This claim fails for the same reason as the others. The Oklahoma court found that Mr. Roberts had "not demonstrated this information was not provided to trial counsel." Roberts, 910 P.2d at 1081. And again, quite simply, he has failed to demonstrate at the federal habeas level that the Oklahoma court's conclusion on this point was wrong. He merely states that "[i]t appears the existence of these other suspects was not revealed to defense counsel." He offers no citations to the record to support this bold assertion.
Given that most of Mr. Roberts' Brady claims failed at the initial level of the test, only his claim regarding witness Raymond Long's statement may proceed to the materiality analysis. We must address whether that information was "material," that is whether there is a reasonable probability that had the evidence been disclosed to the defense, the result of the trial would have been different. Bagley, 473 U.S. at 681.
The Oklahoma court concluded that the "presentation of the evidence he now alleges exists but was withheld would not have undermined confidence in the jury's sentence." Roberts, 868 P.2d at 720. The fact that one of the confessions was not corroborated by Raymond Long was inconsequential when viewed in light of the "overwhelming evidence presented in the other instances." Id. During the penalty phase of the trial, "[w]hether [Roberts] committed 20, 14, or 11 additional robberies or burglaries, there was ample evidence to convince a jury . . . the probability existed [Roberts] would commit criminal acts of violence that would constitute a continuing threat to society." Furthermore, the fact that one confession of 20 may have been in error, would not lead a reasonable jury to conclude Petitioner had a pattern of false confessions. Mr. Roberts has not presented any evidence to indicate the contrary.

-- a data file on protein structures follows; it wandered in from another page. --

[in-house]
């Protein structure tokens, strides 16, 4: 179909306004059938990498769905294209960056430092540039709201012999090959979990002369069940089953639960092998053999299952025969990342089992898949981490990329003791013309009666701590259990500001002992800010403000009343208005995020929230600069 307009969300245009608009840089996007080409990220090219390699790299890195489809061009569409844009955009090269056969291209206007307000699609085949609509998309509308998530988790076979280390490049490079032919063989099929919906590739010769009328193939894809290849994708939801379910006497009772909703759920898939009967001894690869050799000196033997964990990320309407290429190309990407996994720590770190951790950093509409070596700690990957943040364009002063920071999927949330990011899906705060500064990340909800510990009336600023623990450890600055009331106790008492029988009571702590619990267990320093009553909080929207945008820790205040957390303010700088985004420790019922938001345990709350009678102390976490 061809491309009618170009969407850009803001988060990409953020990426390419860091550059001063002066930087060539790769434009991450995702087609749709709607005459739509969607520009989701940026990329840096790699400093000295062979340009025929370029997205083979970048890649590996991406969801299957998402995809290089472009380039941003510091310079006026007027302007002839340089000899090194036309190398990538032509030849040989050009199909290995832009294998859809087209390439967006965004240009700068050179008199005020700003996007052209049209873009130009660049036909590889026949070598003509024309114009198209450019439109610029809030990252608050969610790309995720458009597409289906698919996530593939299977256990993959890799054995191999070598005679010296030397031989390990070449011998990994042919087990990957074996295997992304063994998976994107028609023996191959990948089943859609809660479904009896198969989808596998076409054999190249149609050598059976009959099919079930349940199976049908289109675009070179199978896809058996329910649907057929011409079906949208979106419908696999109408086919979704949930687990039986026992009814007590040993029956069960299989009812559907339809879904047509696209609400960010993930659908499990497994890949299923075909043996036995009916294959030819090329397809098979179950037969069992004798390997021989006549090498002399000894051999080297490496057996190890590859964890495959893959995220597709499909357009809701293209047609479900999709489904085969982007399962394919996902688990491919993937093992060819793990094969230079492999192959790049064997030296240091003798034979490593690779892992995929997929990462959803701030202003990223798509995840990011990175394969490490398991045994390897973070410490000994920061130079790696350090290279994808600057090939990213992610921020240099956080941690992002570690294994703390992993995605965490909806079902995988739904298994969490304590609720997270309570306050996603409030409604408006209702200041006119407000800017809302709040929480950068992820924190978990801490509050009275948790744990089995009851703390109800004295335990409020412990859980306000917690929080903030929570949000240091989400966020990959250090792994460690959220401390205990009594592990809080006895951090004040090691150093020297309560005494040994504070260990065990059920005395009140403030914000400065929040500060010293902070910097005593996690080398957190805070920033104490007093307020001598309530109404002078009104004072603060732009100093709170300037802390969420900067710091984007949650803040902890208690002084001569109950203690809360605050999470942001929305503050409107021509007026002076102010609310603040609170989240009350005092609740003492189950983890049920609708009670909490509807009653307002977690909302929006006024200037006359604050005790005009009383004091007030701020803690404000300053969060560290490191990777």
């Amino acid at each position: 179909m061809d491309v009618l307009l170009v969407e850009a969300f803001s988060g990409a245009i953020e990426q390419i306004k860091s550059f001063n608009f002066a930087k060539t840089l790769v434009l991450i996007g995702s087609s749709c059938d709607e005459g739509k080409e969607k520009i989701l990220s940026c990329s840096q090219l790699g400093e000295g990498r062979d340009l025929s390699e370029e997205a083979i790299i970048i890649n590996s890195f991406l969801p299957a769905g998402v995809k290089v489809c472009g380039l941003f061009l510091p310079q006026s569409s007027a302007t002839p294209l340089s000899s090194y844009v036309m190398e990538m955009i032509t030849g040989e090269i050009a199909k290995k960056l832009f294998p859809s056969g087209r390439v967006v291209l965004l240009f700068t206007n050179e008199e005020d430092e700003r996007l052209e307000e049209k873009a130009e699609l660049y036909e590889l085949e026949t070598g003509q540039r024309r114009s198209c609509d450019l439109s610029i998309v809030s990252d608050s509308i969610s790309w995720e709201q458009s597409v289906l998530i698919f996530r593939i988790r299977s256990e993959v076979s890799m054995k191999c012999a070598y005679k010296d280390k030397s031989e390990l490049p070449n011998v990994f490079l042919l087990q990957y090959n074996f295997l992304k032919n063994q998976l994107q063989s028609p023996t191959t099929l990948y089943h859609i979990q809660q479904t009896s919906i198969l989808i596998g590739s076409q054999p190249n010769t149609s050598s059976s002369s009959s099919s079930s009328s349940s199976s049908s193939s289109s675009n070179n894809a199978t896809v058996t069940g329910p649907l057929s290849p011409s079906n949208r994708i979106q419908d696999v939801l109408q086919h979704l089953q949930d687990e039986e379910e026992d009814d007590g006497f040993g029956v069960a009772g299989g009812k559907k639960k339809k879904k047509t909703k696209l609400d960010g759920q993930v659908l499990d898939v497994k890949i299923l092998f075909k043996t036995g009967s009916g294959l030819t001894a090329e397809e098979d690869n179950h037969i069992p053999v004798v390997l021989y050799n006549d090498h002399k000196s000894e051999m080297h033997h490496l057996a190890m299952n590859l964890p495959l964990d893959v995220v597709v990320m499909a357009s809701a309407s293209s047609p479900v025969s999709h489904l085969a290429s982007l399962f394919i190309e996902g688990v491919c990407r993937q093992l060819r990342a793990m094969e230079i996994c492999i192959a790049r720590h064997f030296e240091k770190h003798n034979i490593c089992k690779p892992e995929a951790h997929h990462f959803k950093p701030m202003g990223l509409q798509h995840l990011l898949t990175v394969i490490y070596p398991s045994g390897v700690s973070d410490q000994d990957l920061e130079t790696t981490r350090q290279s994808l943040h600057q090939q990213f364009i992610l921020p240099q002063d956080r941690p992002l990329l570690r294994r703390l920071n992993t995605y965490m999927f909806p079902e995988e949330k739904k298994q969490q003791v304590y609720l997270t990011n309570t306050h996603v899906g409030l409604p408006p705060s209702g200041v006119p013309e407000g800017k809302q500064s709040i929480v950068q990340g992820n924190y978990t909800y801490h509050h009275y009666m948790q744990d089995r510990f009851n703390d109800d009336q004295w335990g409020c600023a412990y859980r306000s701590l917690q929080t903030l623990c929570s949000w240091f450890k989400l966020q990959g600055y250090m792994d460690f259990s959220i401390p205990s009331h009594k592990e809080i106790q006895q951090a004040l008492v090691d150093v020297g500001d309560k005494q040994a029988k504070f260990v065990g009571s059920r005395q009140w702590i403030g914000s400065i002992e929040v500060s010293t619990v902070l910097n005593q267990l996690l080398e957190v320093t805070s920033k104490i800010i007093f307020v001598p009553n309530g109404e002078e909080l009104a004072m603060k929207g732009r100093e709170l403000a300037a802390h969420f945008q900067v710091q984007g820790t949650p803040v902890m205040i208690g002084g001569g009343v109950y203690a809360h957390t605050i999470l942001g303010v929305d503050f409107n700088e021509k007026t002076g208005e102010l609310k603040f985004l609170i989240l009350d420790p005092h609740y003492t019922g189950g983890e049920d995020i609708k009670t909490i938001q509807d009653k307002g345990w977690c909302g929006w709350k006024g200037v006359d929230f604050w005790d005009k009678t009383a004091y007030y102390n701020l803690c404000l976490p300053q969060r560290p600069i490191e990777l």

Mr. Roberts next claims the prosecution knowingly presented false testimony during the sentencing stage of the trial in violation of Napue v. Illinois, 360 U.S. 264 (1959), and its progeny. To succeed on a Napue claim, a defendant must establish the prosecution knowingly obtained the false testimony or failed to correct testimony it knew was perjured. Id. at 269; United States v. Vaziri, 164 F.3d 556, 563 (10th Cir. 1999). The knowing use of false testimony is material if there is any reasonable likelihood that the false testimony, coupled with the evidence properly presented at trial, could have affected the judgment of the jury. Giglio v. United States, 405 U.S. 150, 154 (1972).
Mr. Roberts claims the prosecutor called Ms. Inez Dufford during the penalty phase and knowingly elicited false testimony that her attacker was a dark man, when the prosecutor knew that Ms. Dufford had previously stated her attacker was a white man. Petitioner also argues the government knowingly presented false testimony regarding his confession to the Raymond Long robbery. Mr. Roberts contends the state knew he could not possibly be Mr. Long's attacker, so in proceeding with that confession during the penalty phase, it violated Napue.
This claim must fail because it is raised for the first time in this appeal. The Napue argument was neither presented to the Oklahoma courts nor raised in the federal habeas petition. Absent compelling reasons, we do not consider arguments that were not presented to the district court. Crow v. Shalala, 40 F.3d 323, 324 (10th Cir. 1994). Throughout these proceedings, Petitioner has been represented by counsel, and we see no reason to deviate from the general rule. Furthermore, this claim also fails under the procedural default doctrine. Having failed to present the claim to the state courts, there is a procedural default in the state court and "a procedural default for purposes of federal habeas." Harris v. Champion, 48 F.3d 1127, 1131 n.3 (10th Cir. 1995).